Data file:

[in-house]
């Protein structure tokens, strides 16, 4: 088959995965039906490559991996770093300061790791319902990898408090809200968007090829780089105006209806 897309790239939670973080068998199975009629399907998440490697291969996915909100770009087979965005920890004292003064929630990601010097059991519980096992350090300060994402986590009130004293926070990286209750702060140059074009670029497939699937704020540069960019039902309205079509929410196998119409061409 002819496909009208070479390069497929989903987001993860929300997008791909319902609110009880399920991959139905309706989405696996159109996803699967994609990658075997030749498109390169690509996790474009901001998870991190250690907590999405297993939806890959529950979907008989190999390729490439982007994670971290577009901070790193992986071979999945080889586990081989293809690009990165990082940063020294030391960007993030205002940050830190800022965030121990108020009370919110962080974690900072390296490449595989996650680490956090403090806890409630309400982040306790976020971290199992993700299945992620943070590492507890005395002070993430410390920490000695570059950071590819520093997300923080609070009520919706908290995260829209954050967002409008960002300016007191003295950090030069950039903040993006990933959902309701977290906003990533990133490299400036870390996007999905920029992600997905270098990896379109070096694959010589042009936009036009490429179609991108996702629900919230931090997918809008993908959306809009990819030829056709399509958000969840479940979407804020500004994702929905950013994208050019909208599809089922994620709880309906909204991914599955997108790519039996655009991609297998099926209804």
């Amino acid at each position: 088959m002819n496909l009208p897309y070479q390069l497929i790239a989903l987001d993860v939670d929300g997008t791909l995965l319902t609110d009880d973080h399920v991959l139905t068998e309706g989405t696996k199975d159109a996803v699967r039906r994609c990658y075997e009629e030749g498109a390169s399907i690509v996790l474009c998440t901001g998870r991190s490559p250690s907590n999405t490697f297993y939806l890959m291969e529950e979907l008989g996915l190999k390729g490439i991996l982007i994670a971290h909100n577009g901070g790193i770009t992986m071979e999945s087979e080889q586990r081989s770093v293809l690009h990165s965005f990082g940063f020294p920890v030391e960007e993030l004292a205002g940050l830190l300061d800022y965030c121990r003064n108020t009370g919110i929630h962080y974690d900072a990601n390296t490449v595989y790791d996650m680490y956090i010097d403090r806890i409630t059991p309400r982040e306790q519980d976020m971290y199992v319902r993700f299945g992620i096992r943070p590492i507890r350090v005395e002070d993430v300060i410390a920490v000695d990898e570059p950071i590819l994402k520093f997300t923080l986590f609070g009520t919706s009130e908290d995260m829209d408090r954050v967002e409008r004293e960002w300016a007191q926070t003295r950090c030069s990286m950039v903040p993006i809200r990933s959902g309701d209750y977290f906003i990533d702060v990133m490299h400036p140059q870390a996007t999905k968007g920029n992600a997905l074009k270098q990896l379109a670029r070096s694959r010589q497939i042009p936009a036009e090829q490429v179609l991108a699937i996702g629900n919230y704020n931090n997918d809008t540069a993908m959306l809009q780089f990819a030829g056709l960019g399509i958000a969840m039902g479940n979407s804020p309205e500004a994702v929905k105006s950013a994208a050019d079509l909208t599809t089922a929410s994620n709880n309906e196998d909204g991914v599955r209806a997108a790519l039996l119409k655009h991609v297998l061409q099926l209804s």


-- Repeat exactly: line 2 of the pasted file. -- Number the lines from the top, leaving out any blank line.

């Protein structure tokens, strides 16, 4: 088959995965039906490559991996770093300061790791319902990898408090809200968007090829780089105006209806 897309790239939670973080068998199975009629399907998440490697291969996915909100770009087979965005920890004292003064929630990601010097059991519980096992350090300060994402986590009130004293926070990286209750702060140059074009670029497939699937704020540069960019039902309205079509929410196998119409061409 002819496909009208070479390069497929989903987001993860929300997008791909319902609110009880399920991959139905309706989405696996159109996803699967994609990658075997030749498109390169690509996790474009901001998870991190250690907590999405297993939806890959529950979907008989190999390729490439982007994670971290577009901070790193992986071979999945080889586990081989293809690009990165990082940063020294030391960007993030205002940050830190800022965030121990108020009370919110962080974690900072390296490449595989996650680490956090403090806890409630309400982040306790976020971290199992993700299945992620943070590492507890005395002070993430410390920490000695570059950071590819520093997300923080609070009520919706908290995260829209954050967002409008960002300016007191003295950090030069950039903040993006990933959902309701977290906003990533990133490299400036870390996007999905920029992600997905270098990896379109070096694959010589042009936009036009490429179609991108996702629900919230931090997918809008993908959306809009990819030829056709399509958000969840479940979407804020500004994702929905950013994208050019909208599809089922994620709880309906909204991914599955997108790519039996655009991609297998099926209804």